Chronic Fatigue Syndrome and a Large Family
(Originally posted in October 2008)
I received this question from a reader and thought I would share my response in a post by itself since I know a lot of people are wondering this.
I love the information you publish on your website. Great stuff.
I am sorry but I just don’t understand, but in fairness to you, I have to ask THE question. And this question comes from someone who is a medical professional.
Why on earth would someone who has chronic fatigue, fibromyalgia, and discusses her constant fatigue, allow herself to become pregnant? And this from someone who is “disabled”?
I am at a loss. I treat many patients who have your medical issues and know how debilitating all of this for them. Why add more burden to your family members when you are barely able to cope on a daily basis? Not being mean-spirited, I just do not understand.
I can totally understand why people would wonder this. Here’s the thing, I am going to be sick whether I have kids or not. I became ill when I was 16 and have accepted the fact that I will be sick the rest of my life unless they find a cure or Jesus comes.
I have always wanted a big family. I wanted 6 kids in fact. After 2 we thought for sure we would have 4 and after 3 we thought we’d die! LOL Yes, we took a few years to recover.
The thing is, the amount of joy we get from our kids WAY outweighs any hardship.
My kids are not perfect by any means but now that they are getting older we are really seeing the rewards of our “hard work”.
Yes, I am sick but we have a system in place now that has made our lives much easier so we decided to go for it. We have talked about whether or not we should do this for 4 years. I wanted more kids but was not sure if it would be too much for us to have more.
Mike and I both prayed that if this was something we shouldn’t do that God would take our desire away for a larger family. After 4 years of praying, it never went away. We decided to start trying and figured if it wasn’t something we should do then God would let us know. Well, after trying the first time we got pregnant. With the other three, it took from three months to almost a year of trying.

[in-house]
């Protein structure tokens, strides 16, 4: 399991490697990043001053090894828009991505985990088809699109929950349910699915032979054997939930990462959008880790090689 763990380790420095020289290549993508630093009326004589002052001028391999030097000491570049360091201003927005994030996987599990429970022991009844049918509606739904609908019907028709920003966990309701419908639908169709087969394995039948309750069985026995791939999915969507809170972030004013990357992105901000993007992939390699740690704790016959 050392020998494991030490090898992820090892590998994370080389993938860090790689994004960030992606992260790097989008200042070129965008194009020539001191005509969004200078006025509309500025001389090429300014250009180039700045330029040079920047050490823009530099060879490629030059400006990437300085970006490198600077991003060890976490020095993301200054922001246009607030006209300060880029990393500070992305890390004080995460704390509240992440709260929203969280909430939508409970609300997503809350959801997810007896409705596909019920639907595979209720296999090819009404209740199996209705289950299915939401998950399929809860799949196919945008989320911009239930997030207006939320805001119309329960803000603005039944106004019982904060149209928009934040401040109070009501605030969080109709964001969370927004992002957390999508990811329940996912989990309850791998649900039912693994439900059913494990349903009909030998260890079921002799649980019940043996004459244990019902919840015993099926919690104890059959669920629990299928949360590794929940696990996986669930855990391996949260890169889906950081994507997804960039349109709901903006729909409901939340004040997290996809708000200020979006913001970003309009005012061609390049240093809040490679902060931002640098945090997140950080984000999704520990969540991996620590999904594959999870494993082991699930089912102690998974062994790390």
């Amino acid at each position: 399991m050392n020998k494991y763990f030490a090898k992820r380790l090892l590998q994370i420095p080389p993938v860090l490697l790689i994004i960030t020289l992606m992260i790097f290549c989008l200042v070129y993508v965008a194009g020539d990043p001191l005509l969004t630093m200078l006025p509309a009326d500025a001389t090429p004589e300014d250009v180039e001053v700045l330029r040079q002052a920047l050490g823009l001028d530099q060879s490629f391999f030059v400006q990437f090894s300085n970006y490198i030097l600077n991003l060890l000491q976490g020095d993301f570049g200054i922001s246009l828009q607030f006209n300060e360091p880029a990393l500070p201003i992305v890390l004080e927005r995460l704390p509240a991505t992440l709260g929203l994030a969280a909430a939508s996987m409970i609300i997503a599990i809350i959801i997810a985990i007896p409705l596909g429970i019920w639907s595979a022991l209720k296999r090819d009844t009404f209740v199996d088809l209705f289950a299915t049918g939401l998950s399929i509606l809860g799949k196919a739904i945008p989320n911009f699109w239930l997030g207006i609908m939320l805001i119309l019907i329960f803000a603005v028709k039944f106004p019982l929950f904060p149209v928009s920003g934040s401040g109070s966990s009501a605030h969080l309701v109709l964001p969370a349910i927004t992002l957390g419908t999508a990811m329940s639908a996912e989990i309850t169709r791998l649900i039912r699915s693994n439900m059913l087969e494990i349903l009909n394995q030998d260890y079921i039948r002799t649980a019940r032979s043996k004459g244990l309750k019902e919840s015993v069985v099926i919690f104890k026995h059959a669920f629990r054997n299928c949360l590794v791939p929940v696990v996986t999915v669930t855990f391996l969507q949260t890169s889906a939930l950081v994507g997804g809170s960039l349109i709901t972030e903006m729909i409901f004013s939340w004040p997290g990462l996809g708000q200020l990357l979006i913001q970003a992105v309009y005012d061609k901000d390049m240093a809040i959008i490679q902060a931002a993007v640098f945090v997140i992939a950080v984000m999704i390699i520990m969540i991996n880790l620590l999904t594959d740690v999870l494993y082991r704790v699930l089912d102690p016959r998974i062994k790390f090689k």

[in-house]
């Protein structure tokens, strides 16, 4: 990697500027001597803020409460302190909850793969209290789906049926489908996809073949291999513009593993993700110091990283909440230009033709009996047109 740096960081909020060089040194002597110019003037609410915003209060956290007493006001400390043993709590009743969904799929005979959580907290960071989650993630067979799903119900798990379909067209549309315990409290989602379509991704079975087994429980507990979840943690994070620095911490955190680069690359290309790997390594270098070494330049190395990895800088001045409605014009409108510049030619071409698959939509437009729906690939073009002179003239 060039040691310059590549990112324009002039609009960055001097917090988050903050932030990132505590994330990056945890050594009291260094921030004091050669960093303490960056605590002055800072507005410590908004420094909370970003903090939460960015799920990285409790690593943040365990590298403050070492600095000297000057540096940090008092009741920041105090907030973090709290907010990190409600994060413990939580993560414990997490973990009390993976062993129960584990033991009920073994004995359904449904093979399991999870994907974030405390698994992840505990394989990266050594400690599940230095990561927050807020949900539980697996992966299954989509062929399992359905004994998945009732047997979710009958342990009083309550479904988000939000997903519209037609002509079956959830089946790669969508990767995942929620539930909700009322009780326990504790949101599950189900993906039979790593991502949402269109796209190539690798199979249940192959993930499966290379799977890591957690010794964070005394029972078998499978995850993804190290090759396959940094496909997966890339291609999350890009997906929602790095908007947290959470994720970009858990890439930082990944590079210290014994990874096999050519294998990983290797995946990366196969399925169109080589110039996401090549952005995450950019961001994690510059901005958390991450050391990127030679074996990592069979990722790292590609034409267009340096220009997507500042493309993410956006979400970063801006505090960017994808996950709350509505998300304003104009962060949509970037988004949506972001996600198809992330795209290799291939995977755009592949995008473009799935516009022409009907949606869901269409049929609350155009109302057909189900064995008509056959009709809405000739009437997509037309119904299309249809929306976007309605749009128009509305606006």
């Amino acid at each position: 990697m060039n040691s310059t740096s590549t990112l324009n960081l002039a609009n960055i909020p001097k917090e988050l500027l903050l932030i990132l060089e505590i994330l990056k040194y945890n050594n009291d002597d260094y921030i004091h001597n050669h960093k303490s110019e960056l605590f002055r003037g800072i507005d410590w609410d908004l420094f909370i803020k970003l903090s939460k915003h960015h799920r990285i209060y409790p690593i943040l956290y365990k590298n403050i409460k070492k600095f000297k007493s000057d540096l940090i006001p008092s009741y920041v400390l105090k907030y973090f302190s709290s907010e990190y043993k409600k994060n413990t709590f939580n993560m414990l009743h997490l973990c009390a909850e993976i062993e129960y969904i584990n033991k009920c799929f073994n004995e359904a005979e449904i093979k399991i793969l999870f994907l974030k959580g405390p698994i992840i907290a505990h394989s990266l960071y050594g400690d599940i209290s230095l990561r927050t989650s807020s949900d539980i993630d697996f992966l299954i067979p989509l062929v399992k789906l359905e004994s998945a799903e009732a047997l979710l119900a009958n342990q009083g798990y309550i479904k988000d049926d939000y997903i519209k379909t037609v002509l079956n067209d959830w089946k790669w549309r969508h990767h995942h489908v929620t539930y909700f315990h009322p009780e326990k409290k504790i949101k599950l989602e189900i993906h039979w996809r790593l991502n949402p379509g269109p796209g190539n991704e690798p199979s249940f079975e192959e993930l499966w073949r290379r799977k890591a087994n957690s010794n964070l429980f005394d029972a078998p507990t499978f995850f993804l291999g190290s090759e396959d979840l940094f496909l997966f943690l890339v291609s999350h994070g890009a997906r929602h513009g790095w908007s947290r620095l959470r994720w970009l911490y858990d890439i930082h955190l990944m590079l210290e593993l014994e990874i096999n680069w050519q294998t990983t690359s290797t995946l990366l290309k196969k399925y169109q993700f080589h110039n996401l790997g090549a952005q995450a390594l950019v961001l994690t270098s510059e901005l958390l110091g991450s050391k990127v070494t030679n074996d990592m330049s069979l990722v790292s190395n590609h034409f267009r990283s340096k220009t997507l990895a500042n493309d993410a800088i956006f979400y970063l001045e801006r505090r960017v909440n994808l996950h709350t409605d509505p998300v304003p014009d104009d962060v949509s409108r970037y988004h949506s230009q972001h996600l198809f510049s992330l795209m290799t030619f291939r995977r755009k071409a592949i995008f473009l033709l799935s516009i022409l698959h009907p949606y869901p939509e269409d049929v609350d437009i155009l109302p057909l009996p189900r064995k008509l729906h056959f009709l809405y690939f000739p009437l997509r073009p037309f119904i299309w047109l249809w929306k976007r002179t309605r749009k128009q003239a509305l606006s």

It helps to realize that we give up some things so we can have a large family. We don’t have a church right now but when we did we didn’t do a lot of activities at church. We don’t do a lot of other activities like football for the kids and other activities that require a lot of energy from me. Do they miss it? No. If they really want to do something like that we will do it but we limit it to one activity at a time.
So the long and short of it is, we just feel like this is something we should do. The first three are older and help out a great deal so I really don’t think having another child is going to be huge burden on us after the first year or two.
Please realize that I have a wonderful mom and husband who do everything when I’m on bedrest the last 3 months. I think for Nan the rewards are worth it but you would have to ask her. LOL (So mom, are they worth it?)
One up side is that I feel WONDERFUL for the first 4-6 months of pregnancy. Two days ago, whatever it is that makes me feel so good kicked in and I feel like taking on the world! I wish I could figure out what it is and take it all the time. :-)
Anyway, that’s why.
Grandkids are like chocolate: You never can get too much. Of course they are worth it! But I understand our reader’s question and where she is coming from too. The reality is that it will be hard but my kids have been ill since their teens and they had a choice to just get by or to try and live as much of a “normal” life as they could.
All people have struggles in their lives at some time or another and things that need to be overcome. Ours just happens to be a chronic illness. I think that is why God has given us families in the first place– to help and support each other all through our lives.
Hopefully, the situation will be easier this time than ever before. Michael was gone four days a week working out of town when the first two were born and we were in a strange town and didn’t really know anyone. It was pretty much me taking care of Tawra and then it was Tawra and the baby and then Tawra and two babies with Michael taking over on the long weekends.
We lived many miles from the store and from doctors, which was hard, but now it is just a few minutes to these places. Michael works at home most of the time now and the two older kids are a really big help already. Even little things like the fact we have central air and don’t have to bring in wood and build a fire makes a world of difference.
I won’t say we won’t be very tired but we have found that, “This too shall pass.” They do eventually get potty trained and learn to feed themselves and it gets easier. My daughter keeps coming up with more projects for us but, so far, this has been the biggest one of all. :) :)
-Jill (a very happy “Nan”) (that’s what my grandkids call me: short for Nana)
P.S. I, too, would like to thank the reader who asked the question for not being mean or judgmental about it. It is much more enjoyable to answer questions when someone is just curious or doesn’t understand than when the person wants to hit us over the head with a hammer. :) :)